Verizon makes a killing wherever they are the only game in town. Comcast, AT&T and local telephone companies all need to be incentivized, as a function of their licensing or in the case of small telephone companies, subsidies.

    To be productive in the 21st century, every household and business needs access to high-speed internet, even if Republicans don’t care.

  2. Submitted by Tom Clark on 01/16/2019 - 10:46 am.

    Isn’t cellular service improving enough to cover rural areas at a far lower cost than wired broadband? I live in a exhurban town where a DSL line from Frontier on a good day gets 5 megabit, but my T-Mobile line can do up to 50 megabit. Is the state looking at cellular provided internet as a possible alternative in hard to reach rural areas?

    • Submitted by James Hamilton on 01/16/2019 - 12:49 pm.

      My T-Mobile connection here in St.Paul tested at 39 megabits download and about 6 megabits upload just now. While its coverage in Minnesota has greatly improved in recent years, there are still gaps in LTE coverage in Minnesota, as you can see here.

      Verizon has very similar gaps.

      The coming 5G standard may render many internet services obsolete in urban areas but the technology requires thousands of antennae rather than the towers currently in use. Rural areas may continue to lack the fastest cellular technology in coming years.

      One way or another, substantial investments will be required, whether those be public or private.

    • Submitted by B Carlson on 01/16/2019 - 02:56 pm.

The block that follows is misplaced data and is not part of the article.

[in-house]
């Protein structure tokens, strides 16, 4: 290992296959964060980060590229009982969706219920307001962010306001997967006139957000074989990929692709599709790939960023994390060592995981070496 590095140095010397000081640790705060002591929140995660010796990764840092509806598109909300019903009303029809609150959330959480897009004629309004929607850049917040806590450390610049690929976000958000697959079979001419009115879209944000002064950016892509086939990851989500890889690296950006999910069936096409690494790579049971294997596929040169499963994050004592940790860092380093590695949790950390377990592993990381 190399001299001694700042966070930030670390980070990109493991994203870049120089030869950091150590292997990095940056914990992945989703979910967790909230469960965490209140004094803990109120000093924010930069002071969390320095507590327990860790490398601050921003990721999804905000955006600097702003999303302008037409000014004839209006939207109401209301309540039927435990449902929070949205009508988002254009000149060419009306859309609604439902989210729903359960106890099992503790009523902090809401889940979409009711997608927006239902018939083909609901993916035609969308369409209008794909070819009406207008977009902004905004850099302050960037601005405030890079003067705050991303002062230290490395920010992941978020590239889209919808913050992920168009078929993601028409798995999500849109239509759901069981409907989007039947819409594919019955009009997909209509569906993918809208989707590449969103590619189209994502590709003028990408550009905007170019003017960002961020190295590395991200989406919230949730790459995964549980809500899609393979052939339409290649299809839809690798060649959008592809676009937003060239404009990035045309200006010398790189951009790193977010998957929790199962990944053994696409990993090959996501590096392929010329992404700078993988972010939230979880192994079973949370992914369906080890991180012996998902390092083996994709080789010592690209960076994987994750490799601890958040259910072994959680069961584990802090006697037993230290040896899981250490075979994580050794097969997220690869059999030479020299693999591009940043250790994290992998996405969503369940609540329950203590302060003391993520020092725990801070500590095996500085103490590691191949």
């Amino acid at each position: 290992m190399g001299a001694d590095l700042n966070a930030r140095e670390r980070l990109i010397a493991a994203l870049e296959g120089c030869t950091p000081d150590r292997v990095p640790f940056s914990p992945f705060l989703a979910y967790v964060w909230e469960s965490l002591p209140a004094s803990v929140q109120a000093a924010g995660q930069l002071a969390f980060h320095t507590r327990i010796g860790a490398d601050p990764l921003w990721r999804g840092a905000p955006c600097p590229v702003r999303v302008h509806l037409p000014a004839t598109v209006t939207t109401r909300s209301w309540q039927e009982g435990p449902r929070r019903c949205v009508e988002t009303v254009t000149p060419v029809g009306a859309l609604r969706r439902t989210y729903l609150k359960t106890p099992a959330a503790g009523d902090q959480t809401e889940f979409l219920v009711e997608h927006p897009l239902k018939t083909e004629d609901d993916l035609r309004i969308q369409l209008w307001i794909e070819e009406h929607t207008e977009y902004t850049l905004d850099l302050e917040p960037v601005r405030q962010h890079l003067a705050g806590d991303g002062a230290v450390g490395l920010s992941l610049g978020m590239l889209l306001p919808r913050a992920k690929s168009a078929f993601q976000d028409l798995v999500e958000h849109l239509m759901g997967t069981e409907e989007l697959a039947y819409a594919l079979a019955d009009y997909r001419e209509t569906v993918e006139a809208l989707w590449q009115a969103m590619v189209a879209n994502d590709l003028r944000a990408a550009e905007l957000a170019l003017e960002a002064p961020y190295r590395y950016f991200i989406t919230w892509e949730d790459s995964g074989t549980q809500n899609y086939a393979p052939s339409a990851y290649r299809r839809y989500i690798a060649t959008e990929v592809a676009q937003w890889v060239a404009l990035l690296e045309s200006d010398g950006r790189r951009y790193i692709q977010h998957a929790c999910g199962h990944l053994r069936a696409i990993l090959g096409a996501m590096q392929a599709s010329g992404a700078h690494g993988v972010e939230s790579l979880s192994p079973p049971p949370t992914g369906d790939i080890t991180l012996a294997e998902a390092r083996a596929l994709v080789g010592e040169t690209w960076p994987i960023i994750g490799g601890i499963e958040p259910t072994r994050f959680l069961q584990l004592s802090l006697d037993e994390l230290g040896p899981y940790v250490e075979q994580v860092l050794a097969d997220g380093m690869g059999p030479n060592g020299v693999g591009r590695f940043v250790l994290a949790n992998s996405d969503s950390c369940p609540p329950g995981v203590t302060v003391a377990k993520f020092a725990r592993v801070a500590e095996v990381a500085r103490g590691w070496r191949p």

I know exactly what you mean about Frontier’s DSL internet service. I only wish I could get service from them as well as you do. My monthly bill from Frontier for DSL (not including phone service) is currently $47 plus taxes. For that they promise me download speeds of up to 1.5MB. That “UP TO” is the real joke of their whole plan, they can get away with giving people .0000000001MB, or even 0MB, I suppose. Using the various speed test calculator sites on line, I find that I actually regularly receive download speeds from about .05 MB to about .65 MB and usually closer to the smaller number, no where even close to the 1.5MB they call their plan. Numerous call after call after call to customer service goes nowhere, their customer service people do not even seem to know what is going on. Asking to talk with a supervisor or someone higher up goes nowhere either, they have no provision to do a transfer like that. Imagine, a phone company who is unable to transfer a call within their company!! I would love to talk to a person in authority at Frontier, if only I could reach someone! Living in far northern MN, in Koochiching County, I guess I am just out of luck.